I settled on the four words above as a prescription, of sorts, for our times. Why? Because we are threatened, as never before, with a loss of our authentic selves, along with incentives to remain passive and ineffective as individuals. The combination is a perfect storm that can dissolve the self and pave the way for inhuman and carnivorous entities—like the state and big tech—to control everything and everyone.
The first half of this prescription for our times is Stop Acting. That isn’t easy in a world increasingly dominated by fake-happy posts on Facebook, fake friends on Facebook, poor excuses for chatting on Snapchat, overly dramatic posts on Instagram, false background images on Zoom and a host of other tech “tools” that actually are nothing other than ways of taking away our true selves.
Actors and kids during Halloween and bank robbers wear masks. The fact that half the world is doing it now is a really bad sign.
–Dr. Keith Ablow
Marshall McLuhan, the famous philosopher and author of Understanding Media, put it this way, “The medium is the message.” When you relate to people through the same 2-D portal (a screen) that carries entertainment, it is that medium that dominates the message—not you. You may be a very compelling person, but if your message to another human being comes via a MacBook Pro, you aren’t going to be able to overcome that fact. You’re pixelated and contained in a rectangular glowing surface, whether you like it or not. You aren’t truly human, in every sense of the word. You are, in fact, dehumanized, to an extent.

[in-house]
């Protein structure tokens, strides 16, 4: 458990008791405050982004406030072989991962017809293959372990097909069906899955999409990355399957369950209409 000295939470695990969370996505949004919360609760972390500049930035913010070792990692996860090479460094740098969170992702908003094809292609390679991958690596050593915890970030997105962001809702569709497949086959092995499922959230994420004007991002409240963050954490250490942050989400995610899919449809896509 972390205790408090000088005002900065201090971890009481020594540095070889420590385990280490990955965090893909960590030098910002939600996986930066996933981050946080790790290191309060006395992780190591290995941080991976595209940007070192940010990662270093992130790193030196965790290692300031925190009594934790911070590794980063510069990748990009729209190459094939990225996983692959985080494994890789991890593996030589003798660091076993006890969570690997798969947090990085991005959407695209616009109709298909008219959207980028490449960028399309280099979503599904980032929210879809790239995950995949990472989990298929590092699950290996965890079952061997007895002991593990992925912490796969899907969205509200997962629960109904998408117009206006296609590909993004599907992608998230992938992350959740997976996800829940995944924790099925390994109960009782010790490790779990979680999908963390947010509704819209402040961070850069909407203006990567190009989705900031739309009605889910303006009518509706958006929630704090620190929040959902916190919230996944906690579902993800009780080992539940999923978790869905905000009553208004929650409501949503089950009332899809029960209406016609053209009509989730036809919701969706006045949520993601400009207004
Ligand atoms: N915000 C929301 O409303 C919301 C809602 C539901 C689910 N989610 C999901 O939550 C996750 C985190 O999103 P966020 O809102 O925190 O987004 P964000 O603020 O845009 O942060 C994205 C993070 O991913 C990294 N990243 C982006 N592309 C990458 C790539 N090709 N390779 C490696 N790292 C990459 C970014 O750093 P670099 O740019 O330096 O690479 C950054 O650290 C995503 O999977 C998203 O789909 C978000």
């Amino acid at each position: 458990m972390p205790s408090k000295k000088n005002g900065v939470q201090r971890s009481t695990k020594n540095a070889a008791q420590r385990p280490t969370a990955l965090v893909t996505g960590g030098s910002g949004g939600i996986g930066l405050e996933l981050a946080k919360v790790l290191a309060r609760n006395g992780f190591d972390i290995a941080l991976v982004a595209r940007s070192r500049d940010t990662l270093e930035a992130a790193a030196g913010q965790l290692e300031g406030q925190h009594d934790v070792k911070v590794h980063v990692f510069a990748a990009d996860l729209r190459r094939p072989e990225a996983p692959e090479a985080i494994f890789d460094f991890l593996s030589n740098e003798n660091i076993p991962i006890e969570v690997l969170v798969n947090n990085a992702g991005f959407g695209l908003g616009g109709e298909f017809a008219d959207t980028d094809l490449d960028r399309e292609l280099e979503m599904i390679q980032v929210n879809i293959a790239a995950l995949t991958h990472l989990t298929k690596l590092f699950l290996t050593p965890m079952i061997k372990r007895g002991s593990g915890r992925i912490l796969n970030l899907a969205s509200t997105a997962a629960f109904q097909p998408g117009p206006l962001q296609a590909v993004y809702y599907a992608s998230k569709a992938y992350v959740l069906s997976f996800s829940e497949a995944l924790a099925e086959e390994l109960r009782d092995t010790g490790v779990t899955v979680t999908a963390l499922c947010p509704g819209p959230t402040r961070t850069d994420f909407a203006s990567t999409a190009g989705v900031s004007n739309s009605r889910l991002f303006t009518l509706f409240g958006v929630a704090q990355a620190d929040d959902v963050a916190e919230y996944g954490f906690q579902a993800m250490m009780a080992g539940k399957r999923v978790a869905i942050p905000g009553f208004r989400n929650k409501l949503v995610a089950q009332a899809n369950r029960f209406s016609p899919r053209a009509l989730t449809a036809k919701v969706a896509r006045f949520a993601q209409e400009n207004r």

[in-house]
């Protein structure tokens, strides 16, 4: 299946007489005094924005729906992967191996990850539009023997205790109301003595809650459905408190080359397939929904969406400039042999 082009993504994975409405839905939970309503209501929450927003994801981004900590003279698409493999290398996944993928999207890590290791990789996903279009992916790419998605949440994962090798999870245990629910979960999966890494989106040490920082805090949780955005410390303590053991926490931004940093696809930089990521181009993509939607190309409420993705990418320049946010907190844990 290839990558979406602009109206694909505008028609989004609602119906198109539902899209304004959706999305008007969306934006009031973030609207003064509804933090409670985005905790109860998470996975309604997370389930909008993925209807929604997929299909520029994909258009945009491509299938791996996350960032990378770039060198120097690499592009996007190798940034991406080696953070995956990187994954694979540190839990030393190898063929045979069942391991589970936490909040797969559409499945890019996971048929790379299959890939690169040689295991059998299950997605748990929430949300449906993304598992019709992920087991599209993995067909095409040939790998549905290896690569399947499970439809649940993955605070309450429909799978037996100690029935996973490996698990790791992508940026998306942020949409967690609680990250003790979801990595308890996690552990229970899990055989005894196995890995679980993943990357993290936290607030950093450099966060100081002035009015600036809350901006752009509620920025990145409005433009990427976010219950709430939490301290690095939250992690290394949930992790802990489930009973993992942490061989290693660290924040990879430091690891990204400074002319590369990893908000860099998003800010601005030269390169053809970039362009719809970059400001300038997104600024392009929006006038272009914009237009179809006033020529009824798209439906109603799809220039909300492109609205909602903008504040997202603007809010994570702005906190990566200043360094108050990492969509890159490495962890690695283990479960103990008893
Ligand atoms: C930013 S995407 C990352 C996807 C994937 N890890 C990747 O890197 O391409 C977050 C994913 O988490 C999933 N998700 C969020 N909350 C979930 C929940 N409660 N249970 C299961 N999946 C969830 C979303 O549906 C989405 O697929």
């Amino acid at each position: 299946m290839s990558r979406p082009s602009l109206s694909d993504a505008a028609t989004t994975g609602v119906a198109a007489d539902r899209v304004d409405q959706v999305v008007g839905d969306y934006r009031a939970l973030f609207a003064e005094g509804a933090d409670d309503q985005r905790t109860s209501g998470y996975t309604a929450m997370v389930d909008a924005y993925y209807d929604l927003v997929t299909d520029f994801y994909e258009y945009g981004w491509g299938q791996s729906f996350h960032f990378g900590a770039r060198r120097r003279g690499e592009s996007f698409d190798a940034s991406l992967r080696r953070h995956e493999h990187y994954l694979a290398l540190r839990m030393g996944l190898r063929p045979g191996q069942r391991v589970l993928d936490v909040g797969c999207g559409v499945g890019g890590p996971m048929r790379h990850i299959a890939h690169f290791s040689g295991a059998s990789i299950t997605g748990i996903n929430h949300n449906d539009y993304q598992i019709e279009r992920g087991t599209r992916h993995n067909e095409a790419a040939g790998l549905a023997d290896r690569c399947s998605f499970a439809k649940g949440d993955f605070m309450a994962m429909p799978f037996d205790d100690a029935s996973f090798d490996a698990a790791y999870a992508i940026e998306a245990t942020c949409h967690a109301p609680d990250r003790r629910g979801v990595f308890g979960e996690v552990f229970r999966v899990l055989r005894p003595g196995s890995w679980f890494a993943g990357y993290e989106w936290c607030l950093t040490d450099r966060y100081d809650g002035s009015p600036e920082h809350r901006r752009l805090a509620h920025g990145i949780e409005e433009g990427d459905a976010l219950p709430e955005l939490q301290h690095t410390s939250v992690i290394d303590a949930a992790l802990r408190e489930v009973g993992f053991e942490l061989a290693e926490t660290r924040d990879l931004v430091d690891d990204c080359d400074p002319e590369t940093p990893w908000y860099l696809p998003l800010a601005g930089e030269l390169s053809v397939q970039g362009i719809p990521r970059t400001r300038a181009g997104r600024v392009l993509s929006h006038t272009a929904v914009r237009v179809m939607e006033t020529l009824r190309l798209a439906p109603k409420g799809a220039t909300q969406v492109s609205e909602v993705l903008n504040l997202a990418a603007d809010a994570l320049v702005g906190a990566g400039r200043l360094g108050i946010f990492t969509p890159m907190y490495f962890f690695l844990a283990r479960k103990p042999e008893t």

This makes it extremely important to at least try to be as authentic as possible when using technology to communicate. It also makes it important to resist the little tricks of the trade, like virtual backgrounds, that only compound the problem. It also makes it important to not confine one’s communications or connections with others to the confines of a monitor, even in the face of Covid—a pandemic which has also robbed people of their faces, by virtue of mask mandates.
Action becomes the cure for what ails us.
— Dr. Keith Ablow
Actors and kids during Halloween and bank robbers wear masks. The fact that half the world is now doing it is a really bad sign (because the masks aren’t proven to work to stop Covid, but I promise you they work to stop genuine, authentic, close human connections and communication).
The second half of the prescription is Take Action. And that’s because action is the antidote to acting, anonymity and dehumanization. When we act from our core—saying what we think, standing up for what we believe and doing what we believe really matters, we reassert our autonomy and individuality. We flex our muscles as human beings and resist all the forces that have gathered at this moment in history to turn us into fake news, false drama and nothing more.
Action becomes the cure for what ails us, along with thinking deeply, getting outside, using our muscles to walk and breathe deeply, meditating, loving what is real, for real and being centered.
Keep my prescription in mind as the world tries to take you away from you, tries to take you away from others and tries to deliver you in pixelated, data-driven algorithms to faceless entities like Facebook that profit from putting you in a blender and reducing you to clicks and dollars.
Dr. Keith Ablow
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